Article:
Scituate Art Festival pays for church repainting, but lack of 2020 event hurts

Scituate Art Festival pays for church repainting, but lack of 2020 event hurts

The first layer of paint was scraped off the North Scituate Congregational Church on West Greenville Road this week, marking two weeks of painting of the historic building. (Breeze photos by Jacquelyn Moorehead)

SCITUATE – While a fresh coat of paint is being put on the Scituate Congregational Church on West Greenville Road, future projects remain unknown, as the project’s funder, the Scituate Art Festival, is canceled this year.

Public Works Director Kirk Loiselle said the festival repays the town for any approved work done at the church.

He said the newest project, a $50,000 paint job including priming and repainting three sides of the church, will be paid for by the festival. The building was last painted about a decade ago.

Next summer, Loiselle hoped to redo the roof on the historic building, but now he’s not sure if the festival will have funding for church projects and donating to local charities.

Each year, money raised by the festival is donated to the town for upkeep of the church, and around 30 smaller grants totaling $20,000 to $30,000 are given to local organizations and nonprofits.

“We don’t know what’s happening, how their funding is,” Loiselle said.

A representative from the Scituate Art Festival could not be reached.

Built in 1831 on a $75 piece of land, the Scituate Congregational Church is a focal point in town and was added to the National Register of Historic Places in 1974.

The church flourished in the 1800s, and the Smithville Society alternated Sundays with both the Congregationalists and Baptists. Later, the church came under the jurisdiction of the Congregationalists. Attendance declined until there was no longer a congregation, and use of the building as a church ended in 1912.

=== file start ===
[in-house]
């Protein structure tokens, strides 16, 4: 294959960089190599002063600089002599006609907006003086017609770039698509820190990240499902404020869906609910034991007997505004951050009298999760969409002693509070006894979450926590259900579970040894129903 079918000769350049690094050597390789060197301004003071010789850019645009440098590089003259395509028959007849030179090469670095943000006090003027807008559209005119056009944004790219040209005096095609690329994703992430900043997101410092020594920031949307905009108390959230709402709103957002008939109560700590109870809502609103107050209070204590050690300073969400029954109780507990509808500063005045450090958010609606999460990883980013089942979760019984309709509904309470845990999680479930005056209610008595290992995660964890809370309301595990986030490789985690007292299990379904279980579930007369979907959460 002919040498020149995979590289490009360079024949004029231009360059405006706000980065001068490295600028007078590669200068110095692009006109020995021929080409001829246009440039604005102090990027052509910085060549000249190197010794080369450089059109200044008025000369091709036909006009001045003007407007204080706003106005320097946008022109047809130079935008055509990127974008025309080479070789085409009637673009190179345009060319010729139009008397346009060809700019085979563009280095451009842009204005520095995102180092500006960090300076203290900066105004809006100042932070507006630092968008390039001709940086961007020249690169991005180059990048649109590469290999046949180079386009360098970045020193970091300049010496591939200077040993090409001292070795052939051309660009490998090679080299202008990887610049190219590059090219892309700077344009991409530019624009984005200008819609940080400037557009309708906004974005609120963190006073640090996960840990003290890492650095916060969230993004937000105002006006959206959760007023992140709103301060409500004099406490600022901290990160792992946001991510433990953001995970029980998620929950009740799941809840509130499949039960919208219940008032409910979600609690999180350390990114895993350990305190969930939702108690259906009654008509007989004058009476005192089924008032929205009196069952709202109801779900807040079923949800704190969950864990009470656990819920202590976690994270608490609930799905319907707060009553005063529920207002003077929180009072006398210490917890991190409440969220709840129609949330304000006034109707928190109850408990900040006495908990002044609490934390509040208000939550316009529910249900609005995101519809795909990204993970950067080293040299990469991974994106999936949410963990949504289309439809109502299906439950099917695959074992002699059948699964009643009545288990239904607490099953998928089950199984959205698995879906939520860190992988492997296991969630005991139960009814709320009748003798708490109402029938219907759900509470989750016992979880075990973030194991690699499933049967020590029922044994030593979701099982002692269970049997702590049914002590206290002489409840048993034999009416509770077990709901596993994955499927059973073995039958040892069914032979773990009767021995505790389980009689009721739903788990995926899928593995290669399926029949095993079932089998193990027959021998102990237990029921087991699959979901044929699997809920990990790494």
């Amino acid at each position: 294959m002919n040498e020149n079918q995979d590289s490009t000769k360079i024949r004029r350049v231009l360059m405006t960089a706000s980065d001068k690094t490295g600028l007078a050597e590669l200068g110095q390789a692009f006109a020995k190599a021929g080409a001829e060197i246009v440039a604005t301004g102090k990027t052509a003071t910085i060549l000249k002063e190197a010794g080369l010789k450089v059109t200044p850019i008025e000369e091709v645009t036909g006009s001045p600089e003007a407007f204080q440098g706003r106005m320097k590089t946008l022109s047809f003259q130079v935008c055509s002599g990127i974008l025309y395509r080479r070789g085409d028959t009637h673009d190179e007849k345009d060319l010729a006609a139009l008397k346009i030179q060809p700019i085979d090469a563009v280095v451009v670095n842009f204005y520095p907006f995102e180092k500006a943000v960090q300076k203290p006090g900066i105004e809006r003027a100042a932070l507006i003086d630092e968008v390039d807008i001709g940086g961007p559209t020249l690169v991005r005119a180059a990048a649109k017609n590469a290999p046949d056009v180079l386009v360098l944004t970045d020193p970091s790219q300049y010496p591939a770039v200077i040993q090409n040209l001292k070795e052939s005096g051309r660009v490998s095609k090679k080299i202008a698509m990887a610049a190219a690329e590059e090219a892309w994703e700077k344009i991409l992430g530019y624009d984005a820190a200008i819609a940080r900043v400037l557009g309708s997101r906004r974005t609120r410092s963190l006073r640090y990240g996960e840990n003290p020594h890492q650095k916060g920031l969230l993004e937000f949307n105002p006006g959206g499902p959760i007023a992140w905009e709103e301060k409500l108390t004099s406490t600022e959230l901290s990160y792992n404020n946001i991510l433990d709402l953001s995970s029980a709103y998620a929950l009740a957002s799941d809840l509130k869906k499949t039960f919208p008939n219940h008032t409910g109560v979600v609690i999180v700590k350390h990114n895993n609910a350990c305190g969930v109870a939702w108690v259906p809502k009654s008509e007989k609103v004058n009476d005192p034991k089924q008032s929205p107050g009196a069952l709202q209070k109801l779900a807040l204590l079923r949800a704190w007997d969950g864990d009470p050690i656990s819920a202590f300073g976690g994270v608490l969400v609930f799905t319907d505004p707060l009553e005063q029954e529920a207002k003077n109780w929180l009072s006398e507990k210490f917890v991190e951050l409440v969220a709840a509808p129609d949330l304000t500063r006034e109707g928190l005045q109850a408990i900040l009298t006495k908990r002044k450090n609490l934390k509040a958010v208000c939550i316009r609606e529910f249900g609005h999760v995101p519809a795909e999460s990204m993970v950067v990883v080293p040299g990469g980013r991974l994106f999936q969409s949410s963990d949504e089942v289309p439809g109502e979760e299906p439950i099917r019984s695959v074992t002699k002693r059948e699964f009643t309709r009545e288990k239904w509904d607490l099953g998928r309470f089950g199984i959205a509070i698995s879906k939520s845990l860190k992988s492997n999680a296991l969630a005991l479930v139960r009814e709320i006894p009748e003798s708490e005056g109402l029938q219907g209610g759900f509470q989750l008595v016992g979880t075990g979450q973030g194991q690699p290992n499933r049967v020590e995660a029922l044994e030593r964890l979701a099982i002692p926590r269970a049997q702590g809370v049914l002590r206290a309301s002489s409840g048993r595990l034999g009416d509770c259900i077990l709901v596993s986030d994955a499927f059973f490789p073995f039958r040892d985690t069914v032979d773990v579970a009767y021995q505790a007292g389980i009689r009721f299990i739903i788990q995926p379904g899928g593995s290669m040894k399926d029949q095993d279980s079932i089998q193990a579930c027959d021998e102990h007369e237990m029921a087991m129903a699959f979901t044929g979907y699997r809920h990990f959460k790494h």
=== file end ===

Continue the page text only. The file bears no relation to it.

Scituate took over ownership of the building in 1940 when the First Congregational Church and Society deeded the building to the town for “religious and historical meetings and purposes.”

In 1966, Scituate commissioned a feasibility study to look into restoring the church. The Scituate Art Festival formed as a result, and proceeds went to the restoration of the building along with other local charities and non-profits.

“It’s been a funding source for many programs in town for many years. A lot of people are hurting without the Art Festival,” Loiselle said.

The inside of the church is in excellent condition, said Loiselle. A few weeks back, youths attempted to break into the building by kicking out a piece of the door. The offenders were apprehended and the door was fixed, he told The Valley Breeze & Observer.

Despite being in need of repairs for its wooden split-shingle roof, Loiselle said the building is not leaking.

In December 2017, repairs to the church had the bells ringing in time for Christmas after years of being offline.

The church is rented out for weddings and other similar events, Loiselle said.

Fun fact: The Scituate Congregational Church is known as “the Church with the Backwards Pews,” as rows were built facing the door to embarrass latecomers. The floor is slanted upward and the rear is 16 inches higher than the front so no preaching platform is needed.

The interior of the North Scituate Congregational Church is in good shape, said DPW Director Kirk Loiselle.